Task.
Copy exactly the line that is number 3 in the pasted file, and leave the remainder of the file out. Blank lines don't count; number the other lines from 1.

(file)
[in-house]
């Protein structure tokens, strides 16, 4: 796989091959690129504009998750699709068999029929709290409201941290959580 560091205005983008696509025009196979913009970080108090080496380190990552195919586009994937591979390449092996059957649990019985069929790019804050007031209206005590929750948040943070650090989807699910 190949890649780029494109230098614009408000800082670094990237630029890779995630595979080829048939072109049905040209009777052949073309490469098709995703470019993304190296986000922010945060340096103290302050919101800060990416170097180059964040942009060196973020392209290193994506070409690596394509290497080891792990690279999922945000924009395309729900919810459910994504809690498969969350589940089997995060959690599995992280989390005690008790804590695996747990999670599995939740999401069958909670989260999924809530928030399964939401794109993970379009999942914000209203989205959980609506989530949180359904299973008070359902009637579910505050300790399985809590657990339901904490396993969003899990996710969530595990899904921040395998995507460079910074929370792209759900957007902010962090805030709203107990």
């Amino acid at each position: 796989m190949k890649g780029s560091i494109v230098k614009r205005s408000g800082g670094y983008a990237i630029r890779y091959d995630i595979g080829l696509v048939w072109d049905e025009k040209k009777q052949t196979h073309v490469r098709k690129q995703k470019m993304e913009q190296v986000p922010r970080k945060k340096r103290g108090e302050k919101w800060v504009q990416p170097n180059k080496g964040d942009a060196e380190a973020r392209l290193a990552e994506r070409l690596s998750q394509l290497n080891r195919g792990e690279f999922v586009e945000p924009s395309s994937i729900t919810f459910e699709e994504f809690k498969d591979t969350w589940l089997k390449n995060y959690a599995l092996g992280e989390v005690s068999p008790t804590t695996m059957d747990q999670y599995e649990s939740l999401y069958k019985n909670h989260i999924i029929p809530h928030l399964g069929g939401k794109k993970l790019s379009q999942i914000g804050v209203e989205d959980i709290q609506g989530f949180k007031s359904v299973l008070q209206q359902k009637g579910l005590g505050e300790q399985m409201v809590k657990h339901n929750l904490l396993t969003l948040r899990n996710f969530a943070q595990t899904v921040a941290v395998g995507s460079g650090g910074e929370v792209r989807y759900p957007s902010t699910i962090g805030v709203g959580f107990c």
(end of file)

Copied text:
């Amino acid at each position: 796989m190949k890649g780029s560091i494109v230098k614009r205005s408000g800082g670094y983008a990237i630029r890779y091959d995630i595979g080829l696509v048939w072109d049905e025009k040209k009777q052949t196979h073309v490469r098709k690129q995703k470019m993304e913009q190296v986000p922010r970080k945060k340096r103290g108090e302050k919101w800060v504009q990416p170097n180059k080496g964040d942009a060196e380190a973020r392209l290193a990552e994506r070409l690596s998750q394509l290497n080891r195919g792990e690279f999922v586009e945000p924009s395309s994937i729900t919810f459910e699709e994504f809690k498969d591979t969350w589940l089997k390449n995060y959690a599995l092996g992280e989390v005690s068999p008790t804590t695996m059957d747990q999670y599995e649990s939740l999401y069958k019985n909670h989260i999924i029929p809530h928030l399964g069929g939401k794109k993970l790019s379009q999942i914000g804050v209203e989205d959980i709290q609506g989530f949180k007031s359904v299973l008070q209206q359902k009637g579910l005590g505050e300790q399985m409201v809590k657990h339901n929750l904490l396993t969003l948040r899990n996710f969530a943070q595990t899904v921040a941290v395998g995507s460079g650090g910074e929370v792209r989807y759900p957007s902010t699910i962090g805030v709203g959580f107990c």